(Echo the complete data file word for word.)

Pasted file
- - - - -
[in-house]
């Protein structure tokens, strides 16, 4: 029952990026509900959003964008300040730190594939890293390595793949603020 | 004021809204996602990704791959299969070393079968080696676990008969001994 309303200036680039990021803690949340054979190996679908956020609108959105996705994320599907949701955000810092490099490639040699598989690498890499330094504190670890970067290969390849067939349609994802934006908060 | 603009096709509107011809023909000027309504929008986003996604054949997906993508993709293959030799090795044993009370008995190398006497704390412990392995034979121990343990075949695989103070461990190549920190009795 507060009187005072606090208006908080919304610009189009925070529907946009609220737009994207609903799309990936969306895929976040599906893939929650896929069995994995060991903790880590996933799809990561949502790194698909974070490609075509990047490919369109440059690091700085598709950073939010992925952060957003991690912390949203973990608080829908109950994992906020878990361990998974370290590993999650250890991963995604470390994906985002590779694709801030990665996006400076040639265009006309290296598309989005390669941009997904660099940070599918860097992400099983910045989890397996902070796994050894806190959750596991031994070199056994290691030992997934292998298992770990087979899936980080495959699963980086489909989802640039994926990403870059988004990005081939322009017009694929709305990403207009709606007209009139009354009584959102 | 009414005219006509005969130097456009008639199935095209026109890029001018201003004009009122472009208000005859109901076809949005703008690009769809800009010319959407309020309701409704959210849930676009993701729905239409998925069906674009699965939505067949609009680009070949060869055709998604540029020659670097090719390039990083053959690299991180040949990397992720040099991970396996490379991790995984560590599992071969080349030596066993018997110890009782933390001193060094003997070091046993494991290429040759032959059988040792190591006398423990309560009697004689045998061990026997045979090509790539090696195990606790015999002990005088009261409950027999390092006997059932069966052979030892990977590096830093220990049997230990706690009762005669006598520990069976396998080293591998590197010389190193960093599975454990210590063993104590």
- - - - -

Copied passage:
[in-house]
């Protein structure tokens, strides 16, 4: 029952990026509900959003964008300040730190594939890293390595793949603020 | 004021809204996602990704791959299969070393079968080696676990008969001994 309303200036680039990021803690949340054979190996679908956020609108959105996705994320599907949701955000810092490099490639040699598989690498890499330094504190670890970067290969390849067939349609994802934006908060 | 603009096709509107011809023909000027309504929008986003996604054949997906993508993709293959030799090795044993009370008995190398006497704390412990392995034979121990343990075949695989103070461990190549920190009795 507060009187005072606090208006908080919304610009189009925070529907946009609220737009994207609903799309990936969306895929976040599906893939929650896929069995994995060991903790880590996933799809990561949502790194698909974070490609075509990047490919369109440059690091700085598709950073939010992925952060957003991690912390949203973990608080829908109950994992906020878990361990998974370290590993999650250890991963995604470390994906985002590779694709801030990665996006400076040639265009006309290296598309989005390669941009997904660099940070599918860097992400099983910045989890397996902070796994050894806190959750596991031994070199056994290691030992997934292998298992770990087979899936980080495959699963980086489909989802640039994926990403870059988004990005081939322009017009694929709305990403207009709606007209009139009354009584959102 | 009414005219006509005969130097456009008639199935095209026109890029001018201003004009009122472009208000005859109901076809949005703008690009769809800009010319959407309020309701409704959210849930676009993701729905239409998925069906674009699965939505067949609009680009070949060869055709998604540029020659670097090719390039990083053959690299991180040949990397992720040099991970396996490379991790995984560590599992071969080349030596066993018997110890009782933390001193060094003997070091046993494991290429040759032959059988040792190591006398423990309560009697004689045998061990026997045979090509790539090696195990606790015999002990005088009261409950027999390092006997059932069966052979030892990977590096830093220990049997230990706690009762005669006598520990069976396998080293591998590197010389190193960093599975454990210590063993104590």